The dilemma of any individual capitalist is that they want to pay their own workforce as little as possible to maximise profits; but they want every other capitalist to pay their workers as much as possible so they will act as a market for the goods. But any attempt to boost profits hits the workers as a market for capitalist commodities; any attempt at boosting markets by upping wages or the social wage is seen as a threat to profits. This is the contradiction of capitalism in crisis.

A contradiction, as we have seen, is a situation where either alternative proves impossible. The contradiction is finally overcome by preparing the way for its recurrence on a larger scale. As Marx puts it, “World trade crises must be regarded as the real concentration and forcible adjustment of all the contradictions of bourgeois economy.” (Theories of surplus value Volume II p. 506)

Now it is true that economics is today dominated by neoliberal orthodoxy, hostile to Keynes and in denial that crisis is inherent in capitalism. But this may not remain the case for ever. It can be predicted that reformists will return to the call for Keynesian measures in the teeth of a crisis. We need to be able to answer them and explain the real solution to the problems facing the working class.

Say’s Law

We have attempted to refute naive over-productionist theories of capitalist crisis. But crises happen. At some point capitalists produce goods that can’t be sold. Nevertheless Say’s law declares that a realisation crisis is impossible. This theory is accepted by the dominant equilibrium school in neoclassical economics to this day.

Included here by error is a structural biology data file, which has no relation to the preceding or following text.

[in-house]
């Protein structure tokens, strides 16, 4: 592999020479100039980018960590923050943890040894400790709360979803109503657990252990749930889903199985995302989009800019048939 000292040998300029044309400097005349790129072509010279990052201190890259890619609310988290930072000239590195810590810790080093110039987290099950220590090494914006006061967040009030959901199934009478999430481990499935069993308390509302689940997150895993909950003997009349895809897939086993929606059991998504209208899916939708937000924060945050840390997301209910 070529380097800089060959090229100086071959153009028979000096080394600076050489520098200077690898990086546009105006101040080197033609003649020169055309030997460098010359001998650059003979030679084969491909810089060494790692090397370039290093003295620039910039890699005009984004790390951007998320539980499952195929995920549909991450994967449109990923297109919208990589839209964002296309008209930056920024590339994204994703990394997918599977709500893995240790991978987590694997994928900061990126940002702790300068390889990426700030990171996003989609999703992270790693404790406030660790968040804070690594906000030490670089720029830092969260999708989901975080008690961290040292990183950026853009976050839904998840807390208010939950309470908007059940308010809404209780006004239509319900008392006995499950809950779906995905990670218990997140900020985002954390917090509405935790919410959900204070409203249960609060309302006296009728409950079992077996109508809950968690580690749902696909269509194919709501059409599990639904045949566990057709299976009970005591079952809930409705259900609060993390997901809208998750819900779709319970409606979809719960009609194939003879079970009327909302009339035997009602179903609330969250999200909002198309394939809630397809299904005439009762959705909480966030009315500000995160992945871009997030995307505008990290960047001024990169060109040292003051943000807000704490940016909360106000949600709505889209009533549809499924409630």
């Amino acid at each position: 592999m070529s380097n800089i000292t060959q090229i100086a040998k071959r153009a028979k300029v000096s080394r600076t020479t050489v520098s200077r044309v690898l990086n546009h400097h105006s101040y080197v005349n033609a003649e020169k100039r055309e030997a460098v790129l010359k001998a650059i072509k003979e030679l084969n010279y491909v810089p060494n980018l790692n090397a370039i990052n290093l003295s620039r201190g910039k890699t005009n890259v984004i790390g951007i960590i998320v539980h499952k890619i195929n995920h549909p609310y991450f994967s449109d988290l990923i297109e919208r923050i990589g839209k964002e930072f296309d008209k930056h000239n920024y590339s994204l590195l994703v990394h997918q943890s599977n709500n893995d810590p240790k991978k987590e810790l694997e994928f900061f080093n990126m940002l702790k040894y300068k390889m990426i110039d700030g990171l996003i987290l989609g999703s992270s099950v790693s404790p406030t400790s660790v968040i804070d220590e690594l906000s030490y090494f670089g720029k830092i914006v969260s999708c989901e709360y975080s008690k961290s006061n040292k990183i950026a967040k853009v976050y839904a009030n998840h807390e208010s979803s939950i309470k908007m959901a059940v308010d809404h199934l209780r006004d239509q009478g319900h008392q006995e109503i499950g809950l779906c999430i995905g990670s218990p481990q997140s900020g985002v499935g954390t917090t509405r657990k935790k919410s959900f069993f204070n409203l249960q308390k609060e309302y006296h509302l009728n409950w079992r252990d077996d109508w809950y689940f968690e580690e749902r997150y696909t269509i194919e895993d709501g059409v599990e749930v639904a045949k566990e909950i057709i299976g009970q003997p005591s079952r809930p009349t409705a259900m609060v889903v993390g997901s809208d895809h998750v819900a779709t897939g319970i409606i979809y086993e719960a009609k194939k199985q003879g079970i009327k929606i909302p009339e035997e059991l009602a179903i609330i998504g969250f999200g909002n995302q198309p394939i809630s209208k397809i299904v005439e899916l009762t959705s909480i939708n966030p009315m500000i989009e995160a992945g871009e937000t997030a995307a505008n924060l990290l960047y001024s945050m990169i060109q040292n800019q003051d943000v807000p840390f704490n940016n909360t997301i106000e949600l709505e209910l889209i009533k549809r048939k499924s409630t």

Say’s law was developed by the French economist Jean-Baptiste Say at the beginning of the nineteenth century. It is usually expressed as ‘supply creates its own demand’ or ‘every seller brings a buyer to market with him’ or sales = purchases. The idea is that the seller comes to the market also to buy. If it were an accounting identity expressed as ‘sales = purchases’ or ‘aggregate supply = aggregate demand’ it would be true by definition, rather than a ‘law’. In that case sales would be equated with purchases through forcible quantity adjustments, by painful contractions in national income, by crises.

But that is not what the capitalist apologists have in mind. Regarded as an economic ‘law’, Say’s law is plain wrong. It was mistakenly adopted by Ricardo. Marx made a critique of it in Theories of surplus value Volume II. He explicitly describes this section as dealing with the possibility of crisis, rather than a cause. Chapter XVII is subtitled Ricardo’s theory of accumulation and a critique of it. (The very nature of capital leads to crises.) It is a critique of Say’s law. Crises are not only possible, they are inevitable under capitalism.